Numerous graduates of the Class of 1969 have served in the Pentagon over the past forty-five years in a wide array of military and civilian positions during periods of varying types of challenges to our nation’s security. My own period of service there began in 1985 during a three-year tour of duty in Army War Plans. At that time, there was a fairly large number of classmates working in the Pentagon in an interesting variety of mid-level staff positions, almost all still on active duty, during a period when the Cold War was still very much at its height. I would return to the Pentagon again in 1995, this time for a four-year tour in a North Atlantic Treaty Organization (NATO) staff position. Many classmates were still there, with a number serving in military positions of considerable responsibility (Mike Nardotti, Jack von Kaenel, and Bob St. Onge—to mention just a few), and others serving in the Office of the Secretary of Defense (OSD), Army, and Joint Staff positions and addressing new challenges in the post-Cold War world.
My final six-year period of service in the Pentagon began in 2000 following my Army retirement in 1999, when I returned as a civilian working in support of the Army. It was during this time in late 2001 when I, along with thousands of others in the Pentagon and New York City, would experience firsthand the dramatic effects of a new era in security challenges to the nation—the onset of the global war with terrorism.
In September 2001, I was working as a civilian contractor for the Army Staff (Force Development) in Room 3C525 of the Pentagon. On the morning of 11 September, our office learned at 0900 of the incidents that had just occurred at the World Trade Center in New York. Being shocked at what had taken place, we immediately speculated on the likelihood of a terrorist attack and the possibility of something similar in Washington. We soon returned to our normal work, which for me involved having a phone conversation regarding the Army Modernization Plan. At 0938, while I was sitting at my desk and still on the phone, we felt and heard a loud noise like a nearby explosion resulting in all the windows in the office immediately blowing open. Without a word, everyone immediately ceased what they were doing, leaving everything in place and began walking rapidly out the door into the C ring and toward the nearest corridor (5). From there everyone proceeded to the available routes of exit from the Pentagon. Since the exact location and nature of the explosion was unknown, people went in all directions, and, like mice in a maze, kept moving until heavy black smoke forced a deviation.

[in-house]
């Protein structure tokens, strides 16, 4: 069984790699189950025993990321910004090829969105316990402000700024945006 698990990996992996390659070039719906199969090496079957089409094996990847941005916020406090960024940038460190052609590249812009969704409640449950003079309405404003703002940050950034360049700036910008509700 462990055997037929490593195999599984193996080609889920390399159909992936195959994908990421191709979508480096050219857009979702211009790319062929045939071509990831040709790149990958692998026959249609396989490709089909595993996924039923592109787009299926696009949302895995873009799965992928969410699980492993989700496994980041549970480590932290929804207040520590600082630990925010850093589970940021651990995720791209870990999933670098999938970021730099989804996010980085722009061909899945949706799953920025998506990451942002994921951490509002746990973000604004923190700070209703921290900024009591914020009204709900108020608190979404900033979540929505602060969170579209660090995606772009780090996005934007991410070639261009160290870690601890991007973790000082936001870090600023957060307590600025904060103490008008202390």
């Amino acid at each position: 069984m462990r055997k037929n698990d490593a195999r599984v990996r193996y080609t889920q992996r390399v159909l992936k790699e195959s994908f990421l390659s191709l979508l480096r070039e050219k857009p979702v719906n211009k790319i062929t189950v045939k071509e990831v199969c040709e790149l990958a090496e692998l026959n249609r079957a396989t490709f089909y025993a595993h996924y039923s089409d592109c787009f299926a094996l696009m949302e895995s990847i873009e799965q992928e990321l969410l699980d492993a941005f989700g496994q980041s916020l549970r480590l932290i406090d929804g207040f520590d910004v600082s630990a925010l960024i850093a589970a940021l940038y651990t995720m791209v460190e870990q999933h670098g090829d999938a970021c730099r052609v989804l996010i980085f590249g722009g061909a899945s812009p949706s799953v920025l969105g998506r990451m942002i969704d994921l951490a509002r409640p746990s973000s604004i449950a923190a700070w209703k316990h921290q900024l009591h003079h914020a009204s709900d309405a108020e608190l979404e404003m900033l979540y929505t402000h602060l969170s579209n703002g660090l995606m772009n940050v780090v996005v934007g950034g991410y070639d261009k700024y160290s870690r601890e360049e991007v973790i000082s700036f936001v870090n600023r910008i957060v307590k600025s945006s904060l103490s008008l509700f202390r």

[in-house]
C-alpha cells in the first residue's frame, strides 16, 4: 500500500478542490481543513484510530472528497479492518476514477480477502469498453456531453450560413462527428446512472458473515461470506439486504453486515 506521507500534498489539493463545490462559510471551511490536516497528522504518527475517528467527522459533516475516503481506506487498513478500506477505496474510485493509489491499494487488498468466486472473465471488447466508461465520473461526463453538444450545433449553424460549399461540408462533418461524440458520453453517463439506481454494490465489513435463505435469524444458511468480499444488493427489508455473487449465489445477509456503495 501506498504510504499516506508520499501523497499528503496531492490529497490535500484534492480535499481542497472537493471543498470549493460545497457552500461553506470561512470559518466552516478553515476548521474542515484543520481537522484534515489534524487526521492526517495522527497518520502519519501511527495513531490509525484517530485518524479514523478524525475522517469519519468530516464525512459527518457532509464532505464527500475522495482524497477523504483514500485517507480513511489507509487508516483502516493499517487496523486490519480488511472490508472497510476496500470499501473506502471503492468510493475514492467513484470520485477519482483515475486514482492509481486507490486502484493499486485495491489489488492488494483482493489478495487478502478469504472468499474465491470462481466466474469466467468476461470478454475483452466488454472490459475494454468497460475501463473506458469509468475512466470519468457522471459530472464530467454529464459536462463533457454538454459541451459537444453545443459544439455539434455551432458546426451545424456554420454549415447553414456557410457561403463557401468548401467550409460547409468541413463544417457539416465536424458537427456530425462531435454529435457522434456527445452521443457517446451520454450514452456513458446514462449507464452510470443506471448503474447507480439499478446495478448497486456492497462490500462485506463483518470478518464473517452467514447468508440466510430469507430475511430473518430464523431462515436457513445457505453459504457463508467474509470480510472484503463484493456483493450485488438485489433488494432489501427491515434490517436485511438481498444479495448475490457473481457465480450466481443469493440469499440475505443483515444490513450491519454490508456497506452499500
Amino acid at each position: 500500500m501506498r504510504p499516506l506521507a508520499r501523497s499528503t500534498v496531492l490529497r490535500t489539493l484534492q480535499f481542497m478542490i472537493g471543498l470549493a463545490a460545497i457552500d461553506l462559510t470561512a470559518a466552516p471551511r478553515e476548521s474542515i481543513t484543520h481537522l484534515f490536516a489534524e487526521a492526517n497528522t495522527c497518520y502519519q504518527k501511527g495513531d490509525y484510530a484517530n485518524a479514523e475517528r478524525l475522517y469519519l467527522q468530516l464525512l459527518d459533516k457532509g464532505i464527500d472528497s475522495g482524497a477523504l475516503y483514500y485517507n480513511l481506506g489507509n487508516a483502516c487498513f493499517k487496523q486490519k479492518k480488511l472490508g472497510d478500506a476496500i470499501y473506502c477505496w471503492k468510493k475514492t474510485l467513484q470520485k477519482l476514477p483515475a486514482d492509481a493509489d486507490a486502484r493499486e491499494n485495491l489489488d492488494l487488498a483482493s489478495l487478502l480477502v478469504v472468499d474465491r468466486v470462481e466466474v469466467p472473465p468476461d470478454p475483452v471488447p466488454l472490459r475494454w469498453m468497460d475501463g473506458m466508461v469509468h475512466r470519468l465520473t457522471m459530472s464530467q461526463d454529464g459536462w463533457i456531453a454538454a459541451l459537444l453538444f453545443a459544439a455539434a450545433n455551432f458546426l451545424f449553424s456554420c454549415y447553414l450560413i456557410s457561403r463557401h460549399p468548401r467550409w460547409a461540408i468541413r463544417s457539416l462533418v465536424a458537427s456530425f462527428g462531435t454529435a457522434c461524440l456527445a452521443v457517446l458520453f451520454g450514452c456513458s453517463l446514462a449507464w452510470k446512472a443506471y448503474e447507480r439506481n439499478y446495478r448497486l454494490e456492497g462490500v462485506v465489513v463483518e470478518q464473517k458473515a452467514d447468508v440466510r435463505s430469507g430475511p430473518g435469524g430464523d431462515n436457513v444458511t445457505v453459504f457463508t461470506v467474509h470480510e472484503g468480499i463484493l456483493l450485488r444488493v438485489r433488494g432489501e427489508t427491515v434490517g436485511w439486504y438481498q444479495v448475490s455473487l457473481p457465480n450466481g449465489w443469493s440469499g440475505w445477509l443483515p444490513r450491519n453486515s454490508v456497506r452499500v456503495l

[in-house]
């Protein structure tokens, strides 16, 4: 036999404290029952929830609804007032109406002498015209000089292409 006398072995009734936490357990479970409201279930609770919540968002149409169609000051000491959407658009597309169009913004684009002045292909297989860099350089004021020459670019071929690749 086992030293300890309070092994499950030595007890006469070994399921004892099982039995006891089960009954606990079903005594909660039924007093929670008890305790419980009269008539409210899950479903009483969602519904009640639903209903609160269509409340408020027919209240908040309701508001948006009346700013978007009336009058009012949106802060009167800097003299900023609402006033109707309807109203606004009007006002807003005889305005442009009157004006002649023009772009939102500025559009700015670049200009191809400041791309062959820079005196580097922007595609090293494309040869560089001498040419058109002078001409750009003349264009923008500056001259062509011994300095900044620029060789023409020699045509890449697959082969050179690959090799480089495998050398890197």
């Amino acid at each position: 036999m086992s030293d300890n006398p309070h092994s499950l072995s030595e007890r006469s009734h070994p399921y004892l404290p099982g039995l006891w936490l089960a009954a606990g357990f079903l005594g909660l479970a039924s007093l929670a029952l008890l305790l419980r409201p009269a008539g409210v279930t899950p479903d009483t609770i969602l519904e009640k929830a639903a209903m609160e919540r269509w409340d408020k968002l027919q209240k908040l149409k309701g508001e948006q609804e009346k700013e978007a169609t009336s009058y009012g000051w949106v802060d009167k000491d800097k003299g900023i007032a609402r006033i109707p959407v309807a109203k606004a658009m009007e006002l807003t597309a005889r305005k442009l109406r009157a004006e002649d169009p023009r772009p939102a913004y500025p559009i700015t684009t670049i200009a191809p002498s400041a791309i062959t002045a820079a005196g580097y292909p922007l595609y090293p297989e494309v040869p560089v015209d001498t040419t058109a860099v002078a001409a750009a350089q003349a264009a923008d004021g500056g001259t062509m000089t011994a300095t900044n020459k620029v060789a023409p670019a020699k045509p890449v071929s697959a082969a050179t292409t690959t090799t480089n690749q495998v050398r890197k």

Initially I recall having an eerie feeling of almost being in a dream with many people quietly but quickly scurrying about to escape from an uncertain chaos. I remember feeling how strange this was, after so many years wearing a uniform, to suddenly be in such an environment while in civilian shirt and tie.
Once outside the Pentagon, a co-worker and I made our way toward the side of the building where there was a large fire blazing at what was the point of the explosion. By then larger numbers of people were emerging and there was evidence of initial responses. It was not at all apparent then that a plane had struck the building, since it was immediately subsumed within it and only the fire was visible. From within, however, and once the fire outside diminished, the cause of this catastrophic event became quite obvious.